First Advisor

Shuguang Li

Date of Publication


Document Type


Degree Name

Master of Science in Civil Engineering (MSCE)


Civil Engineering




Sanitary landfills -- Environmental aspects -- Mathematical models, Groundwater -- Pollution -- Mathematical models, Groundwater flow -- Mathematical models



Physical Description

1 online resource (xi, 118 p.)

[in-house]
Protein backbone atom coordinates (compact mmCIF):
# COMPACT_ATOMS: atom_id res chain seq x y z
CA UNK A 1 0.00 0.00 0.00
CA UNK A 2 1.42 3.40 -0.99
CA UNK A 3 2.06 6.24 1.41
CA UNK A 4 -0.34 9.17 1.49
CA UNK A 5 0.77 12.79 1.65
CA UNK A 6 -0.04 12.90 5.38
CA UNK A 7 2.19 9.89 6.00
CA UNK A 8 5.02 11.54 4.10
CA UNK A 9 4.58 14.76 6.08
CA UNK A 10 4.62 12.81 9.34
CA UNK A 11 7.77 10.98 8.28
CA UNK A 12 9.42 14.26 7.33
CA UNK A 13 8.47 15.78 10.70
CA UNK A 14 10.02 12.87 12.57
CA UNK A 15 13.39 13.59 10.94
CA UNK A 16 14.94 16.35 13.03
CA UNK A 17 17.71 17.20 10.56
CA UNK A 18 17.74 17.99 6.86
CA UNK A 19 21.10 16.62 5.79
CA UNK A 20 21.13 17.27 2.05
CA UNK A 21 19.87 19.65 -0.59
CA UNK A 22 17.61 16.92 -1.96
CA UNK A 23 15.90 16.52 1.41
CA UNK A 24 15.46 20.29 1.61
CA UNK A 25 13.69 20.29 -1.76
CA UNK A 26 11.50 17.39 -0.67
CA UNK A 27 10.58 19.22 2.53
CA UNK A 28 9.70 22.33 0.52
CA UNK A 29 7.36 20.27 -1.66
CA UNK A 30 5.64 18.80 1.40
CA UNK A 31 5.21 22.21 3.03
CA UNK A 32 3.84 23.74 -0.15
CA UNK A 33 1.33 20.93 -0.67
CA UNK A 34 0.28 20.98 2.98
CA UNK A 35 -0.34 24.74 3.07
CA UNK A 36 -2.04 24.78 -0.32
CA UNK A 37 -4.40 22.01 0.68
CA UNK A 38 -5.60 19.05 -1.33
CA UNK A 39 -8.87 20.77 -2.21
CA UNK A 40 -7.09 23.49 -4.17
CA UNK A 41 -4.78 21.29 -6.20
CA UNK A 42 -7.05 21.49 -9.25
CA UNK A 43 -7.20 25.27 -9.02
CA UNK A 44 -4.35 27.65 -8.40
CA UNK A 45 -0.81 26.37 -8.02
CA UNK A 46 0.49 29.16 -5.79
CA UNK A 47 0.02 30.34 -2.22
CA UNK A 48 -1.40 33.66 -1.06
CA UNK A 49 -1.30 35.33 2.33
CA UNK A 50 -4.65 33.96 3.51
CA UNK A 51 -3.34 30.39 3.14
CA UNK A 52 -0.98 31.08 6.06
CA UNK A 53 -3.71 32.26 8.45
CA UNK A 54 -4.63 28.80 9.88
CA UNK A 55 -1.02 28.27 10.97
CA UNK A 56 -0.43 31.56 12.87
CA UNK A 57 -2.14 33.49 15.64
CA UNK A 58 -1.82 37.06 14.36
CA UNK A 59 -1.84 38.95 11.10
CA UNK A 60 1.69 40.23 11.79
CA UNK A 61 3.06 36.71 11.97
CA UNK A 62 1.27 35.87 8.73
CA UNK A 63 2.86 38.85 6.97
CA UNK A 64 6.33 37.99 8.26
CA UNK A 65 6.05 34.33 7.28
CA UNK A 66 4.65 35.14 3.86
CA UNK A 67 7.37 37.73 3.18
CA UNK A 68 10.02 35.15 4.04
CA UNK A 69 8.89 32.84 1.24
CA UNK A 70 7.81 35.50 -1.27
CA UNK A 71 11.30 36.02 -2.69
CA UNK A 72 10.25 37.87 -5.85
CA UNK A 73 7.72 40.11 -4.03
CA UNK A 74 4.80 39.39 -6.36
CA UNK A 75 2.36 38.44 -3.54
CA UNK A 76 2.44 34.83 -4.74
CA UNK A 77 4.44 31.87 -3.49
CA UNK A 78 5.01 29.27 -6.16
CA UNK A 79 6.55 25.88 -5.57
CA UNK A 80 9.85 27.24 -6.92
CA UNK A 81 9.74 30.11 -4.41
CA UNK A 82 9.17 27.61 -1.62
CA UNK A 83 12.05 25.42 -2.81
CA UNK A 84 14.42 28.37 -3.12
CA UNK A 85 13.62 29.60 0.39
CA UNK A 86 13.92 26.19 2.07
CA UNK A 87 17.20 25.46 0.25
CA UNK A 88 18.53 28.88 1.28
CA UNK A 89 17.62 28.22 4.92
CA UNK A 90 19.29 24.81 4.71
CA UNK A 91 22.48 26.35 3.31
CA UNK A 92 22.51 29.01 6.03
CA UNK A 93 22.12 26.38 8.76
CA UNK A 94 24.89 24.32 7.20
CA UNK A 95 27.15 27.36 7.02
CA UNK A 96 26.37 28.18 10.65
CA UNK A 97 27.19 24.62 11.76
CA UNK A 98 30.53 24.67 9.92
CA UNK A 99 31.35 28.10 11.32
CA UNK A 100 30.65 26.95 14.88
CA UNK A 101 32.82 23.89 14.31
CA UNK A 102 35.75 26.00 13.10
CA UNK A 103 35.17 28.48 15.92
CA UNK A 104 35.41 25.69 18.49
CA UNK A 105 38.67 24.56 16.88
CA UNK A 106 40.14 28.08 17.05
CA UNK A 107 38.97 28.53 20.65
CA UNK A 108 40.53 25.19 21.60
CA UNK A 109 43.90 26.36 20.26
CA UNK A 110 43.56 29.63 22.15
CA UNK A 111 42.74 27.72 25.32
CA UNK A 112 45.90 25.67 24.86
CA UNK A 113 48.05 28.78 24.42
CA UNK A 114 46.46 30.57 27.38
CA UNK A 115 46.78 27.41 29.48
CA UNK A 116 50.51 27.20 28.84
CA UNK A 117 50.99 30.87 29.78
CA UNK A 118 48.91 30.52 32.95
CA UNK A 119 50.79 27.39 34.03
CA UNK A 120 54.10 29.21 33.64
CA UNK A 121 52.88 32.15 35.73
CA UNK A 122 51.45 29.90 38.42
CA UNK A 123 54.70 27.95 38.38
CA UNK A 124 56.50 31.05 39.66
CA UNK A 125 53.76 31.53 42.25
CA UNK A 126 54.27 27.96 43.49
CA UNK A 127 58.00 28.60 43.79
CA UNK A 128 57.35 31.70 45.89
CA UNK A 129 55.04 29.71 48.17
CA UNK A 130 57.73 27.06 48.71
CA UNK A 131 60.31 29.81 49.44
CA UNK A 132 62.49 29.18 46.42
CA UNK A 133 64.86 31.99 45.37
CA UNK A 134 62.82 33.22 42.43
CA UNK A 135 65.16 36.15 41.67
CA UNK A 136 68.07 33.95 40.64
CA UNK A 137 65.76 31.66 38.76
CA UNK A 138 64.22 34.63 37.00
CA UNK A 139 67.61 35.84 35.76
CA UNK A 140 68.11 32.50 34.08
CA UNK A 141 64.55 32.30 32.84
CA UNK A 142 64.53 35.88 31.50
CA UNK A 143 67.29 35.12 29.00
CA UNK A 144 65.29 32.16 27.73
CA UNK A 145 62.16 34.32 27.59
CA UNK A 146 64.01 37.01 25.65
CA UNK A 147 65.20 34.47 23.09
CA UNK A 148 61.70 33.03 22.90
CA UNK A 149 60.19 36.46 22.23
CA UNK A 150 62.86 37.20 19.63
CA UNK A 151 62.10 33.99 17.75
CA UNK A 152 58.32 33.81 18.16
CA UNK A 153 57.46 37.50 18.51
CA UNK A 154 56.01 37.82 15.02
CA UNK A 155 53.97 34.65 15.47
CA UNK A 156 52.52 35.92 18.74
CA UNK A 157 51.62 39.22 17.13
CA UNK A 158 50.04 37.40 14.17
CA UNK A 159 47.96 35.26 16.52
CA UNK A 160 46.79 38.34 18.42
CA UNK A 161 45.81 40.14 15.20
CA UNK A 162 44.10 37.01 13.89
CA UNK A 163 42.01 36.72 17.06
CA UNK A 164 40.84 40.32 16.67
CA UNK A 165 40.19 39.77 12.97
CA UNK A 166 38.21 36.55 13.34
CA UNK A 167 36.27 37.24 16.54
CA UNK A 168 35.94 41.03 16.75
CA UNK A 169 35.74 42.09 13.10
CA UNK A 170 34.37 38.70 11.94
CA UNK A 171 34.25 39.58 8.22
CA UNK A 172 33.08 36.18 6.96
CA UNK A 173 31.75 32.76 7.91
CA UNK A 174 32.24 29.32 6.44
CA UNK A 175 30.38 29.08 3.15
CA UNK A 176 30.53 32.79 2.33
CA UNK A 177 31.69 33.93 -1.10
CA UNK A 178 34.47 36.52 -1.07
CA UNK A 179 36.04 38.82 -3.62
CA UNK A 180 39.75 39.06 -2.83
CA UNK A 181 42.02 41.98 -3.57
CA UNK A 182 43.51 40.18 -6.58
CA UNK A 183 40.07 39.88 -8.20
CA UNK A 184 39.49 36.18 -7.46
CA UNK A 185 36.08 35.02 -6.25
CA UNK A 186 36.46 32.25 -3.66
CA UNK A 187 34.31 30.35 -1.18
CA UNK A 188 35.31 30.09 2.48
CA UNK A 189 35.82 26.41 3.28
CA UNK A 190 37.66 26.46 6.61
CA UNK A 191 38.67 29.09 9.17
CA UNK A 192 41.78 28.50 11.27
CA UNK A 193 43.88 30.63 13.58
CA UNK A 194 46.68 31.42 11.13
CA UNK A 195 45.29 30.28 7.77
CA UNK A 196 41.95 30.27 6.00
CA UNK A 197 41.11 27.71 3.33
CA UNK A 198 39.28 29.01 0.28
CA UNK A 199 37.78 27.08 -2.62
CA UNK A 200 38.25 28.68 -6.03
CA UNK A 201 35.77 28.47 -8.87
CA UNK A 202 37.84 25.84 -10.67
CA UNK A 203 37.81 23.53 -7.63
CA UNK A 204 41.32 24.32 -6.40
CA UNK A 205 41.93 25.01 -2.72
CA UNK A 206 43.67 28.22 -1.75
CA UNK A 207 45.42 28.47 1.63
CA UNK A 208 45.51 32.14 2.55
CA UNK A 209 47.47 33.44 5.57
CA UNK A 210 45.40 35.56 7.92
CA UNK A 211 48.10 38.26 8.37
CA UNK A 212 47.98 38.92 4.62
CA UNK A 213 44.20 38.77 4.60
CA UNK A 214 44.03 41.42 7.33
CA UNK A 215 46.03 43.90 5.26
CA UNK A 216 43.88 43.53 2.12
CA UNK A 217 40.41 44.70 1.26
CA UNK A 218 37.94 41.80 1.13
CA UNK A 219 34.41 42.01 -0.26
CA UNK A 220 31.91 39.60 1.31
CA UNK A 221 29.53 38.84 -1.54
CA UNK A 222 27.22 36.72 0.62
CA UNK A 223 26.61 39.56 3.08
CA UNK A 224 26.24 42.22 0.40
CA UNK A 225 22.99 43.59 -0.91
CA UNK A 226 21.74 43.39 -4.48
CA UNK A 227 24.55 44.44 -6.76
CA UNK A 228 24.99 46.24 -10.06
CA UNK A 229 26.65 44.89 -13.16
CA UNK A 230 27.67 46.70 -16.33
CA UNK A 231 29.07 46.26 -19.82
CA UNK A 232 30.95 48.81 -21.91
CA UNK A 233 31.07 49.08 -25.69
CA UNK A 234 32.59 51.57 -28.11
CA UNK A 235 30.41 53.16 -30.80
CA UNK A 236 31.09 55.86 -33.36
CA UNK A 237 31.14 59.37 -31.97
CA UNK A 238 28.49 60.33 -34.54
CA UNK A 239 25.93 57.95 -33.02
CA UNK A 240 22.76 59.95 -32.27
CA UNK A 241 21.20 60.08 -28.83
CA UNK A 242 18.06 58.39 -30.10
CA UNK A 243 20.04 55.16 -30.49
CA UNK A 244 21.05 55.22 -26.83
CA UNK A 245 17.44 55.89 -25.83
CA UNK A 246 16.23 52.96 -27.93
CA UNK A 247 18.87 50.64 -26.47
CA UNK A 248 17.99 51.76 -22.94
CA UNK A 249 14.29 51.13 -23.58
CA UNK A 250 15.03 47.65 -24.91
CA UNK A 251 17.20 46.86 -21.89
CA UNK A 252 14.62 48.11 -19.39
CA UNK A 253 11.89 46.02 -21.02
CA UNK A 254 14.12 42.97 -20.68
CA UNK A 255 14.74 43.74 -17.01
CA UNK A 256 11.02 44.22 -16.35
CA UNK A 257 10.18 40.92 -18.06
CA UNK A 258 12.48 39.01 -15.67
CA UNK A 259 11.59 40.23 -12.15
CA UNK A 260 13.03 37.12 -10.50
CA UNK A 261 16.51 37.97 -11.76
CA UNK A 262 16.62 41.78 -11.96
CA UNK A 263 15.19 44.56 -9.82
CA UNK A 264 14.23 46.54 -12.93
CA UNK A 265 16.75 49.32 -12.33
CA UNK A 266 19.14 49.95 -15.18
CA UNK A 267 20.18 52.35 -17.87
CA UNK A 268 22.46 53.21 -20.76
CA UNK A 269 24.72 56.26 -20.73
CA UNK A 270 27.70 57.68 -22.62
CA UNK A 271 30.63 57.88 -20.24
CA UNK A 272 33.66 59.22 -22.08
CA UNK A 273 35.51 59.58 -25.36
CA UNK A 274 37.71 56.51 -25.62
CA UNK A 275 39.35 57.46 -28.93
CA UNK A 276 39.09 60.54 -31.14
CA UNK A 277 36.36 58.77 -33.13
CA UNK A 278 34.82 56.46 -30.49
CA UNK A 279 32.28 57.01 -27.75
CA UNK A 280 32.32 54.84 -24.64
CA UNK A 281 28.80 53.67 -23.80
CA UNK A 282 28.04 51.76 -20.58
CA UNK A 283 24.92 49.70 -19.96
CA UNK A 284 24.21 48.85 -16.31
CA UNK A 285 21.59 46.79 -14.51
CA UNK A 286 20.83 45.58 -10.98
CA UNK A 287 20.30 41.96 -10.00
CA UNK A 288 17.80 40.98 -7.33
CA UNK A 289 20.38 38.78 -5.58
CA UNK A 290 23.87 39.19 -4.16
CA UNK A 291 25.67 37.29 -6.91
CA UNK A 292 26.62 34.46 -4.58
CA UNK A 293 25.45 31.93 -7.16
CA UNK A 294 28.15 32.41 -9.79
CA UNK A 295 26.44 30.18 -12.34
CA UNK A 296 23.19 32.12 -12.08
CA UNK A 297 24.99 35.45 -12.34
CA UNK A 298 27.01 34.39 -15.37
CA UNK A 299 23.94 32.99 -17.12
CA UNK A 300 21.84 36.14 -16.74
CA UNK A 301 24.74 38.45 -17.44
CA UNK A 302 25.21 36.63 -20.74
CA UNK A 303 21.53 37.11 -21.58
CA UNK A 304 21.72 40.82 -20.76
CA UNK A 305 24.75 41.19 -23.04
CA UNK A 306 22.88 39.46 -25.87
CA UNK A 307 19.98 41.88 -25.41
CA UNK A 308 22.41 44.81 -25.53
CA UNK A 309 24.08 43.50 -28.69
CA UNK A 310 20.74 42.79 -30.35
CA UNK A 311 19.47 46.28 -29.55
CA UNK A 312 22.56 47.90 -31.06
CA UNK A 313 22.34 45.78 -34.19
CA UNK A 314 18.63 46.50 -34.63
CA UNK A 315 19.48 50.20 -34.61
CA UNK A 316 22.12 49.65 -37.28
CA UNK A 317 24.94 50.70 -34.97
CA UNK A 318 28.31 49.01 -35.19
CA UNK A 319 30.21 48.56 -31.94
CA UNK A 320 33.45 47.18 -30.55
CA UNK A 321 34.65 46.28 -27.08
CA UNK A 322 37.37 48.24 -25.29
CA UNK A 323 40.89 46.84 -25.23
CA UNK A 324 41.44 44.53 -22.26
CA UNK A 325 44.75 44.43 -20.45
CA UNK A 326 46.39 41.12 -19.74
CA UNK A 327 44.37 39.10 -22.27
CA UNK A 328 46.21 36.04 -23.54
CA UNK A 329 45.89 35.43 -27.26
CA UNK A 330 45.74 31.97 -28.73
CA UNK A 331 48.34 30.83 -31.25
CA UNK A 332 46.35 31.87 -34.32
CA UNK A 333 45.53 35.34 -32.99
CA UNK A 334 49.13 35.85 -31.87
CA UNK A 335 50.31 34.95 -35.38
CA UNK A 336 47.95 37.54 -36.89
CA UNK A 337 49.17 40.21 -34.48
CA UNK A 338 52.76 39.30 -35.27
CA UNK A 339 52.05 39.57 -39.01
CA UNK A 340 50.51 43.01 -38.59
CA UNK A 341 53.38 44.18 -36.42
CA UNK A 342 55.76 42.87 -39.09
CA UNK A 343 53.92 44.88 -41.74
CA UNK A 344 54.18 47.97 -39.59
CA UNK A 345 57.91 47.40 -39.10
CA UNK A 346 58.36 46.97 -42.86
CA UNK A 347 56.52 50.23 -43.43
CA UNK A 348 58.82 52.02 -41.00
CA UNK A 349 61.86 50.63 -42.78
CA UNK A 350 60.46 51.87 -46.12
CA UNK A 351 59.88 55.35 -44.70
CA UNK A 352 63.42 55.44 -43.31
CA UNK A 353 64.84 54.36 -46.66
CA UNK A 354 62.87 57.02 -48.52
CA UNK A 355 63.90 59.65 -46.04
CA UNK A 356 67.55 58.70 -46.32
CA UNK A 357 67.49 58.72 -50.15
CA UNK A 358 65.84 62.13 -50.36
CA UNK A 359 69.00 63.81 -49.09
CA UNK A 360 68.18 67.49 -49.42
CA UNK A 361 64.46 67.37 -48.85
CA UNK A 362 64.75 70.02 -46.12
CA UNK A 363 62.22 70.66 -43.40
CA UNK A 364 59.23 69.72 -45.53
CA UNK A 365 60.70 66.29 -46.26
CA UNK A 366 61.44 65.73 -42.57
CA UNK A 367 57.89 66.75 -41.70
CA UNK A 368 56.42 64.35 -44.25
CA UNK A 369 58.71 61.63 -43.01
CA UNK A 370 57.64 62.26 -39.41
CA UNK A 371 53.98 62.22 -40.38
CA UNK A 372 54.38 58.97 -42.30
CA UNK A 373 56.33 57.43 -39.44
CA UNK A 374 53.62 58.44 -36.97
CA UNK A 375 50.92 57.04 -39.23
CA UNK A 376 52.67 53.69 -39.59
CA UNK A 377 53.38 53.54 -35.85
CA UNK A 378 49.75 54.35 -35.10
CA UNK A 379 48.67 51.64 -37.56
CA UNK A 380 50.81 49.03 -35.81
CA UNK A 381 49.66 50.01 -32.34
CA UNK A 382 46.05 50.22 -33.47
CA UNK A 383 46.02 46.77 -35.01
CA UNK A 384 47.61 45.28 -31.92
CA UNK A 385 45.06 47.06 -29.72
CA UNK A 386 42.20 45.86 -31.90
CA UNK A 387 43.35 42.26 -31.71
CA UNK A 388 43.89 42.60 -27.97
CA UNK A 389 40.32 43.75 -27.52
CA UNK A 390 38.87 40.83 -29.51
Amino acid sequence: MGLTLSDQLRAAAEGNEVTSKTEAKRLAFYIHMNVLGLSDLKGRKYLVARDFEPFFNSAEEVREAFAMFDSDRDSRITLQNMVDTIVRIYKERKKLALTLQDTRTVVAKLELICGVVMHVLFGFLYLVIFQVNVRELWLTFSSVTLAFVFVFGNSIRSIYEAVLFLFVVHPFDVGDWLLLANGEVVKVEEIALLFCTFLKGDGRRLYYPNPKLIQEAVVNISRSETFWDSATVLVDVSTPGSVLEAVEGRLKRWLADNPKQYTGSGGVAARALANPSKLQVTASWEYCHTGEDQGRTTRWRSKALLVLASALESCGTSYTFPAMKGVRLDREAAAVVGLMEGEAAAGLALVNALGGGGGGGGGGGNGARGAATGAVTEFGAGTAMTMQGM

Solute transport studies frequently rely on numerical solutions of the classical advection-diffusion equation. Unfortunately, solutions obtained with traditional finite difference and finite element techniques typically exhibit excessive numerical diffusion or spurious oscillation when advection dominates, especially when velocity field is highly variable. One recently developed technique, the finite analytic method, offers an attractive alternative. Finite analytic methods utilize local analytic solutions in discrete elements to obtain the algebraic representations of the governing partial differential equations, thus eliminating the truncation error in the finite difference and the use of approximating functions in the finite element method. The finite analytic solutions have been shown to be stable and numerically robust for advection-dominated transport in heterogeneous velocity fields. However, the existing finite analytic methods for solute transport in multiple dimensions have the following disadvantages. First, the method is computationally inefficient when applied to heterogeneous media due to the complexity of the formulation. Second, the evaluation of finite analytic coefficients is when the Peclet number is large. Third, the method introduces significant numerical diffusion due to inadequate temporal approximation when applied to transient problems. This thesis develops improved finite analytic methods for two-dimensional steady as well as unsteady solute transports in steady velocity fields. For steady transport, the new method exploits the advantages of the existing finite analytic and finite difference methods. The analytically difficult diffusion terms are approximated by finite difference and numerically difficult advection and reaction terms are treated analytically in a local element in deriving the numerical schemes. The new finite analytic method is extended to unsteady transport through application of Laplace transformation. Laplace transformation converts the transient equation to a steady-state expression that can be solved with the steady version of the improved finite analytic method. Numerical inversion of the transformed variables is used to recover solute concentration in the physical space-time domain. The effectiveness and accuracy of the new finite analytic method is demonstrated through stringent test examples of two dimensional steady-state transport in highly variable velocity fields. The results clearly demonstrated that the improved finite analytic methods are efficient, robust and accurate.


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